Ultimate Fighting Championship (UFC) Welterweight sluggers Abdul Razak Alhassan and Niko Price will throw down this Saturday (Sept. 8, 2018) at UFC 228 inside American Airlines Center in Dallas, Texas.
I don’t claim to have any insider UFC source or deep understanding of what exactly goes through the minds of its matchmakers. In this case, though, the logic was easy to see: Alhassan and Price are responsible for two of the very best knockouts of 2018, so let’s lock ‘em in a cage and see what happens. Often enough, the opening bout of a pay-per-view (PPV) main card is designed to showcase up-and-comers and end in violence, and this bout is very likely to succeed on both accounts.
Let’s take a closer look at the keys to victory for each man:
Abdul Razak Alhassan
Key Wins: Sabah Homasi (UFC 218, UFC 220), Charlie Ward (UFC Fight Night 99)
Key Losses: Omari Akhmedov (UFC Fight Night 109)
Keys to Victory: Rumor is that “Judo Thunder” has a black belt in Judo, but I’ve yet to see that background inside the Octagon. More telling is Alhassan’s nine first-round knockout victories against nine professional wins, which should give a better idea as to the Ghanian athlete’s intentions.
The man is violent.
On the whole, Alhassan just tries to destroy opponents with brutal right hands and physicality. That’s about all he does, which makes writing a gameplan for him both difficult and a bit pointless. For better or worse, Alhassan is going to try to score his tenth first round knockout win. Realistically, going hard early may be Alhassan’s best bet. Price is hittable early, which is great for Alhassan’s style. The negative side is that Price tends to open up the more relaxed he becomes deeper in the fight, whereas Alhassan fatigues rather quickly, which is a very bad combination for “Judo Thunder.”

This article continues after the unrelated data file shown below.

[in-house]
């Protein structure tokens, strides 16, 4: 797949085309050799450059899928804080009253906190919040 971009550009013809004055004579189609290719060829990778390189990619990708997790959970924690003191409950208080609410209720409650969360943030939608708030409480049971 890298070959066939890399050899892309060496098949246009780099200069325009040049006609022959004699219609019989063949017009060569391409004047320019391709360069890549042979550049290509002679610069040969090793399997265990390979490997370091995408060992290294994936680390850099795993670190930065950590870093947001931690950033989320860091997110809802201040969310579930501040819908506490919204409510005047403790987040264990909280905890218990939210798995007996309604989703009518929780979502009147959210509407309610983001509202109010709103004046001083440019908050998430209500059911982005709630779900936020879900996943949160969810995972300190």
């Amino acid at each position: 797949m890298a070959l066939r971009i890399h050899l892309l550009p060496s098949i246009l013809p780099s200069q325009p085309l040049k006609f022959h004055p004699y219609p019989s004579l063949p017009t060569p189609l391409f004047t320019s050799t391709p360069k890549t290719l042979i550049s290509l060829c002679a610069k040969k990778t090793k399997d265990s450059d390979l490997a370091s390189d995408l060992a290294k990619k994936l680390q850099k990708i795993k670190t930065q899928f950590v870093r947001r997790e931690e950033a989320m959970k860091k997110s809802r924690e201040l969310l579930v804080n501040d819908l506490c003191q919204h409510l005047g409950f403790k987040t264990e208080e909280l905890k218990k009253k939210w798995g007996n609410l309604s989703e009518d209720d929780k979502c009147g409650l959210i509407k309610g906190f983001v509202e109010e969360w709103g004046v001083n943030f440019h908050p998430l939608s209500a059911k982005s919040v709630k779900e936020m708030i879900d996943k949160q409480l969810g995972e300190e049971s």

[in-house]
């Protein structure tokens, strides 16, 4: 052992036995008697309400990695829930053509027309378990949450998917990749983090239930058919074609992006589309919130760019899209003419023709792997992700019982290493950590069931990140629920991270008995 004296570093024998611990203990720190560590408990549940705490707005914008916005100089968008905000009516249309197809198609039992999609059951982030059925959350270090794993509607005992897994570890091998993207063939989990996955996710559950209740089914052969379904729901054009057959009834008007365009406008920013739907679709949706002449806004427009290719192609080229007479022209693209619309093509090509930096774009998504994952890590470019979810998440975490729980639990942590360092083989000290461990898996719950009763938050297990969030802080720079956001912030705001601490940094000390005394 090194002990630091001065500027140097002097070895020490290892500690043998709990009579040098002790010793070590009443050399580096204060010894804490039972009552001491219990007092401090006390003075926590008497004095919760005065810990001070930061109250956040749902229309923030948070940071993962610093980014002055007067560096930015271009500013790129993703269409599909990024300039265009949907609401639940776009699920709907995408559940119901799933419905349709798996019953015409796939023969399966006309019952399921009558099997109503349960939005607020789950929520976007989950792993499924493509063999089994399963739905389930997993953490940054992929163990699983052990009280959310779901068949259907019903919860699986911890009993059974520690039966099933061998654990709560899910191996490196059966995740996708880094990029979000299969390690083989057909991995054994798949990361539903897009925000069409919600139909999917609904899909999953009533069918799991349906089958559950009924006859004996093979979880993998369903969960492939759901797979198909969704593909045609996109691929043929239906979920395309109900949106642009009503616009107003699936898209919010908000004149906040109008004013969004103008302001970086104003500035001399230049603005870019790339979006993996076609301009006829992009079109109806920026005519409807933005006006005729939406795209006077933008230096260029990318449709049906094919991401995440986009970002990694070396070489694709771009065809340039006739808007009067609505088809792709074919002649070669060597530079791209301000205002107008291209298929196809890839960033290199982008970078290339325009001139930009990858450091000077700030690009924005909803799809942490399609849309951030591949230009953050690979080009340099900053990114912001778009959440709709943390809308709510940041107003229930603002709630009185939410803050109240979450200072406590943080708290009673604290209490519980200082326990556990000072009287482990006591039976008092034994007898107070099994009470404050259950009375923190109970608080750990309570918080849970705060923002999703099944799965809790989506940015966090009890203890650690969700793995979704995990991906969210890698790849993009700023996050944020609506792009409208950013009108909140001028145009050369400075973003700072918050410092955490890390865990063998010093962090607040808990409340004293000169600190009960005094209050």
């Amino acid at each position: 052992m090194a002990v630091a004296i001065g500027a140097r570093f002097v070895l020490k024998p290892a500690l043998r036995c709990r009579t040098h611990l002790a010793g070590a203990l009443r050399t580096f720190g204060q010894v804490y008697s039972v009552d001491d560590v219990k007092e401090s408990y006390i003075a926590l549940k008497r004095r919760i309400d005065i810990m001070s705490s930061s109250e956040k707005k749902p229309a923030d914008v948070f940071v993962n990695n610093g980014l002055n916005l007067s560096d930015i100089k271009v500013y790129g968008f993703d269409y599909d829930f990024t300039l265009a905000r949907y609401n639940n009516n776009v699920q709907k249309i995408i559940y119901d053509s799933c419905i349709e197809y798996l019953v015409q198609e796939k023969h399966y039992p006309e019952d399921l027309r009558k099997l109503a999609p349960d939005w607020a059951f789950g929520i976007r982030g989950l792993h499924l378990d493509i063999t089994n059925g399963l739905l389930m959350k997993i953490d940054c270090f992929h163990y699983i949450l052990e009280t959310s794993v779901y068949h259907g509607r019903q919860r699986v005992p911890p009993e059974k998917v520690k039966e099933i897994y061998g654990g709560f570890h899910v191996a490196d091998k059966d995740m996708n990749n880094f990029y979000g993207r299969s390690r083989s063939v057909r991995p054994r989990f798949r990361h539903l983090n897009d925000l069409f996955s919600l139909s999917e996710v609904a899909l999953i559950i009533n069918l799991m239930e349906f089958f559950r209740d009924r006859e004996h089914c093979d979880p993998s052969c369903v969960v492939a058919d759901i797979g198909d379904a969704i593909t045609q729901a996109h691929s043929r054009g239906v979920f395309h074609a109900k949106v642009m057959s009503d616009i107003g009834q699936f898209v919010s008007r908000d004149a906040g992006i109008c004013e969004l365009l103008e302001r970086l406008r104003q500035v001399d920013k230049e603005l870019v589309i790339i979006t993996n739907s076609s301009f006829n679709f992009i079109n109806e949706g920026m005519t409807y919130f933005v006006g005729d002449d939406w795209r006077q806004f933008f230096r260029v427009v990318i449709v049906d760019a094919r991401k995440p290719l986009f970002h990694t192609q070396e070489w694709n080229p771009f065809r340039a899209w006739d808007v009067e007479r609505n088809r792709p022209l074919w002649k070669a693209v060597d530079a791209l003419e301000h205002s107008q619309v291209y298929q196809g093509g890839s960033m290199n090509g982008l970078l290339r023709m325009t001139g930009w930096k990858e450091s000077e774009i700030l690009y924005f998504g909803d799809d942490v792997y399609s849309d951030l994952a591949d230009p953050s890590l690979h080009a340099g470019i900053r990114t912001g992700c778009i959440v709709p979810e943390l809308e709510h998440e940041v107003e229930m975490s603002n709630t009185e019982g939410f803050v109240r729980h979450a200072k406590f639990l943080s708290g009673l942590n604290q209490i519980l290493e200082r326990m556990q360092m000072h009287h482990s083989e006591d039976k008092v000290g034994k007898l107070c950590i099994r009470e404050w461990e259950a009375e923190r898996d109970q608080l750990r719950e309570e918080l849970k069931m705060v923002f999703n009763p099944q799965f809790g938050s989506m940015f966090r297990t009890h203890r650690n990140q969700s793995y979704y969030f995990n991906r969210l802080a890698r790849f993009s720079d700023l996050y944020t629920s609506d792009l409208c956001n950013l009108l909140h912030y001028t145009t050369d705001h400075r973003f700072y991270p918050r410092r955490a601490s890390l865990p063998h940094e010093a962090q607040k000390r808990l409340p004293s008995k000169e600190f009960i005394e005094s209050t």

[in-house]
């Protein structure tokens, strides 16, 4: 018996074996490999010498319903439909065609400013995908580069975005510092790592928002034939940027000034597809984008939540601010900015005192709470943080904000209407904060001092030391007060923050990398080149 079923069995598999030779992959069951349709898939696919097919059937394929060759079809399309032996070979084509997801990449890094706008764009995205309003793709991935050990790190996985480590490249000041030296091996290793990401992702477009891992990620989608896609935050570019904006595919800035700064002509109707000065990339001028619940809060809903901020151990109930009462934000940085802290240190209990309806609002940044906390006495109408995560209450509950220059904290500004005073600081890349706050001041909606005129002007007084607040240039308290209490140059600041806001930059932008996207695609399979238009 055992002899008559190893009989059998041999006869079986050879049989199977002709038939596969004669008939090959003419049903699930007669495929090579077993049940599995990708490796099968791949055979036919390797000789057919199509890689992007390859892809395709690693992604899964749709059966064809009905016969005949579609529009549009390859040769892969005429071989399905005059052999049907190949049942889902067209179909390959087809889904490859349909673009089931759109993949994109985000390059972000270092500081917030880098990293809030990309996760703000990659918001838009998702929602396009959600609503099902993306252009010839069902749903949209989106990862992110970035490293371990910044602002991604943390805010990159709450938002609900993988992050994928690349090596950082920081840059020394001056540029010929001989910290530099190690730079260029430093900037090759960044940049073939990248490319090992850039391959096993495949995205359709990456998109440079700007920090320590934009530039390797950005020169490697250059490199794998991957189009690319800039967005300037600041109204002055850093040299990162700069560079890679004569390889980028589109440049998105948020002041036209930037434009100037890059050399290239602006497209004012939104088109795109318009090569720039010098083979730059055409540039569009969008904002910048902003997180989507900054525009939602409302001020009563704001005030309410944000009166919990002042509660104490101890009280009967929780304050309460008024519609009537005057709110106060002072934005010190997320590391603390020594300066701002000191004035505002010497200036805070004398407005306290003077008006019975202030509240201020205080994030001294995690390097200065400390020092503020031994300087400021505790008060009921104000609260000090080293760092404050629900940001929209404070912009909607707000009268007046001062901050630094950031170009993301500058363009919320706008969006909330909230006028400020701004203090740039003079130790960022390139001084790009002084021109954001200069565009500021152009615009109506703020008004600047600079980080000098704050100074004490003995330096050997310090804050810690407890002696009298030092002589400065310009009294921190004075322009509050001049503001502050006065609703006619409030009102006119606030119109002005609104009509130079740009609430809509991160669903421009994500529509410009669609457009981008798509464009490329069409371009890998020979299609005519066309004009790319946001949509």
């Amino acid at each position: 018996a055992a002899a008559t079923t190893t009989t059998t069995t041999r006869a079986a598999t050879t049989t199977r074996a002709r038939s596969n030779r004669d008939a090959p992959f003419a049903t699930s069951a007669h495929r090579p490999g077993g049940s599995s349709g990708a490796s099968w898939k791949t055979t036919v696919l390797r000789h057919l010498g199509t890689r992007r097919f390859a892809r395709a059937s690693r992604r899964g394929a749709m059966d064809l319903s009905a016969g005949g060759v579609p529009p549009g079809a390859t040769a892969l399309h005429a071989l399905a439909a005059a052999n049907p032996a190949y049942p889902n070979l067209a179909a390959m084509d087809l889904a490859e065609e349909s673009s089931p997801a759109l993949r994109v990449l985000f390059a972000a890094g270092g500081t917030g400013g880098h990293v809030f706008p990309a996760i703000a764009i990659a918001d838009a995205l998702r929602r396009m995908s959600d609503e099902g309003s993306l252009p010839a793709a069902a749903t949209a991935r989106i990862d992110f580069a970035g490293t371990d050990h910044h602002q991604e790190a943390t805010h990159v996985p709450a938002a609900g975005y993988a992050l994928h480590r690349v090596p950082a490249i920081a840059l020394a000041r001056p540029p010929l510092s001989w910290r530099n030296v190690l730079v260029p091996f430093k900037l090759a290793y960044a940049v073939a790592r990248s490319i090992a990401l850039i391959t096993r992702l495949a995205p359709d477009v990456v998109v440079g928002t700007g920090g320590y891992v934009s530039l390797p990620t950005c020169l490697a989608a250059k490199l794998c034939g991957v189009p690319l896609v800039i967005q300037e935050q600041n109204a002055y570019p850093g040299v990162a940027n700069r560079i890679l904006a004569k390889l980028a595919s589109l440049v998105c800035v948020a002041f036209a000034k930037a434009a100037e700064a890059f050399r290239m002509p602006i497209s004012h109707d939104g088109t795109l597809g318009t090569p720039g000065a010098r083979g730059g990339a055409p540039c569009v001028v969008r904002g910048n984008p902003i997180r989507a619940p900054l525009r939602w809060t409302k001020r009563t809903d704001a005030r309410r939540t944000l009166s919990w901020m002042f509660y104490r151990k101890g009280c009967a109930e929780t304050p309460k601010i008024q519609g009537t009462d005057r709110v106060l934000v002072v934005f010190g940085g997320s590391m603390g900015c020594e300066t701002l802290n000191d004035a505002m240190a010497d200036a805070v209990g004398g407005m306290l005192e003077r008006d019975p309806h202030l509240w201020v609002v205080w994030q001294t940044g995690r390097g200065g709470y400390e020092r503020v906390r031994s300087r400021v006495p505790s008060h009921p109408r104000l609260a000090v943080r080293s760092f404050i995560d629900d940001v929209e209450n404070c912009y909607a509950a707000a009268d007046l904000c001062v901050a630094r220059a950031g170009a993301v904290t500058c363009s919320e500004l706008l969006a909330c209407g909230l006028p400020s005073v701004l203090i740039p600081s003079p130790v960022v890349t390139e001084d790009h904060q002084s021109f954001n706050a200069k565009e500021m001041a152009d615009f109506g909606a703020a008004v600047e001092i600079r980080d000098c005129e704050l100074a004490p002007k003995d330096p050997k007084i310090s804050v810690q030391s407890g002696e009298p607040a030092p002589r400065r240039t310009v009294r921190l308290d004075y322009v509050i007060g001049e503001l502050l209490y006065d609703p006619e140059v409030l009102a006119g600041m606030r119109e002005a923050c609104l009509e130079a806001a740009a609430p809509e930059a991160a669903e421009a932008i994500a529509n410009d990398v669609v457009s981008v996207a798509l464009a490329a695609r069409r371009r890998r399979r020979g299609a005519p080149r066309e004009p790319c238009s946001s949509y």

Alhassan’s usually all-offense approach is probably his best chance at victory.
Record: 12-1 (1)
Key Wins: Randy Brown (UFC Fight Night 133), Alan Jouban (UFC Fight Night 114), Brandon Thatch (UFC 207)
Key Losses: Vicente Luque (UFC Fight Night 119)
Keys To Victory: Alhassan is a man of straight forward violence — aggression and overhands. Price, meanwhile, is a more unique mixture of equally potent offense, someone who relies more on strange timing and shifting punches to deliver the hurt.
While Price may be the more opportunistic of the two, don’t get me wrong, he’ll also mix in sudden bursts of immense violence.
Price has several huge advantages here. First and foremost, he has a lot more options: Price can do damage at range or in close, he can score takedowns and work top position, and he is a Brazilian jiu-jitsu brown belt as well. That’s a lot compared to Alhassan’s right hand and occasional hip toss (after which he generally throws more right hands). In addition, Price is the better conditioned man. Between those two advantages, Price would be best advised to pressure Alhassan with both strikes and takedowns, mixing it all together and looking for opportunities to create offense. If nothing significant lands early, that’s okay, as Alhassan slows down very noticeably.
Bottom Line: This fight going the full 15 minutes would be surprising.
Weird rematch with Homasi aside, Alhassan is 3-1 inside the Octagon with a 100 percent knockout rate. His level of competition has been pretty mediocre, but at 33 years old, Alhassan has earned this opportunity to step up against a tougher foe on a more high-profile card. This is a very important moment for his career, one that decides whether he has a chance at climbing the ranks or will be stuck as an action fighter.
The stakes are somewhat similar for Price, but he’s already established himself as a current action fighter with a high ceiling. He’s younger than Alhassan and has more time to develop into a top contender, but Price is also deeper into his UFC career and already fought tougher foes. In short, the risk for Alhassan is being relegated to action fighter, whereas the risk for Price is losing the momentum he’s already built up.
Price has looked sharp lately, so it may only take one more win to see him face off with a ranked foe.
At UFC 228, Abdul Razak Alhassan and Niko Price will open the main card. Which man will remain standing when the dust settles?